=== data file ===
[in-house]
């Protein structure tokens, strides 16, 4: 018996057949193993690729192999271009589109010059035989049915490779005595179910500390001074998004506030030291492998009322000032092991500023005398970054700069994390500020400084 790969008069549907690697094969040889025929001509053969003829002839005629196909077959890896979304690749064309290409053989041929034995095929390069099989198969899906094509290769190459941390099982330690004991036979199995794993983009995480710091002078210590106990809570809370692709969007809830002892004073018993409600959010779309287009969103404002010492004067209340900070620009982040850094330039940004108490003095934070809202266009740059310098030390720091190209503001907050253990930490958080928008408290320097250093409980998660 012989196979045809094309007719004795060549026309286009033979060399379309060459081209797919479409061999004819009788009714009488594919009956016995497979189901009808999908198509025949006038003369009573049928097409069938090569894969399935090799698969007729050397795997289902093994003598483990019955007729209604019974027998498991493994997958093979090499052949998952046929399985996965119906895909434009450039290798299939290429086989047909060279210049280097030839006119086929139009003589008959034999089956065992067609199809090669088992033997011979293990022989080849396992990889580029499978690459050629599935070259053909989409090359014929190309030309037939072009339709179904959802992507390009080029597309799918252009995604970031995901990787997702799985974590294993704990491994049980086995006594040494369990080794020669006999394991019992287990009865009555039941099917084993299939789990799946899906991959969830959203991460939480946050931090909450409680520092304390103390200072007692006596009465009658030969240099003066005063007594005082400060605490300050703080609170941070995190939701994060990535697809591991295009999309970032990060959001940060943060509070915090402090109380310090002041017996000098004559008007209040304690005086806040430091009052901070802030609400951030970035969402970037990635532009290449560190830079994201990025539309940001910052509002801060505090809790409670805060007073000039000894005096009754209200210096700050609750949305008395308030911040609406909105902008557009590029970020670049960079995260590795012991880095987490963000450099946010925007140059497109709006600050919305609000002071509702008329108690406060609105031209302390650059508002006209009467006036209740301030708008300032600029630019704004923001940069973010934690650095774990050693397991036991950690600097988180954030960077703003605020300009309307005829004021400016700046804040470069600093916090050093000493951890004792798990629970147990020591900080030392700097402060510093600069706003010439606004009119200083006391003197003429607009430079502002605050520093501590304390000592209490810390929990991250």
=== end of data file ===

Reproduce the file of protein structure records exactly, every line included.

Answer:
[in-house]
């Protein structure tokens, strides 16, 4: 018996057949193993690729192999271009589109010059035989049915490779005595179910500390001074998004506030030291492998009322000032092991500023005398970054700069994390500020400084 790969008069549907690697094969040889025929001509053969003829002839005629196909077959890896979304690749064309290409053989041929034995095929390069099989198969899906094509290769190459941390099982330690004991036979199995794993983009995480710091002078210590106990809570809370692709969007809830002892004073018993409600959010779309287009969103404002010492004067209340900070620009982040850094330039940004108490003095934070809202266009740059310098030390720091190209503001907050253990930490958080928008408290320097250093409980998660 012989196979045809094309007719004795060549026309286009033979060399379309060459081209797919479409061999004819009788009714009488594919009956016995497979189901009808999908198509025949006038003369009573049928097409069938090569894969399935090799698969007729050397795997289902093994003598483990019955007729209604019974027998498991493994997958093979090499052949998952046929399985996965119906895909434009450039290798299939290429086989047909060279210049280097030839006119086929139009003589008959034999089956065992067609199809090669088992033997011979293990022989080849396992990889580029499978690459050629599935070259053909989409090359014929190309030309037939072009339709179904959802992507390009080029597309799918252009995604970031995901990787997702799985974590294993704990491994049980086995006594040494369990080794020669006999394991019992287990009865009555039941099917084993299939789990799946899906991959969830959203991460939480946050931090909450409680520092304390103390200072007692006596009465009658030969240099003066005063007594005082400060605490300050703080609170941070995190939701994060990535697809591991295009999309970032990060959001940060943060509070915090402090109380310090002041017996000098004559008007209040304690005086806040430091009052901070802030609400951030970035969402970037990635532009290449560190830079994201990025539309940001910052509002801060505090809790409670805060007073000039000894005096009754209200210096700050609750949305008395308030911040609406909105902008557009590029970020670049960079995260590795012991880095987490963000450099946010925007140059497109709006600050919305609000002071509702008329108690406060609105031209302390650059508002006209009467006036209740301030708008300032600029630019704004923001940069973010934690650095774990050693397991036991950690600097988180954030960077703003605020300009309307005829004021400016700046804040470069600093916090050093000493951890004792798990629970147990020591900080030392700097402060510093600069706003010439606004009119200083006391003197003429607009430079502002605050520093501590304390000592209490810390929990991250």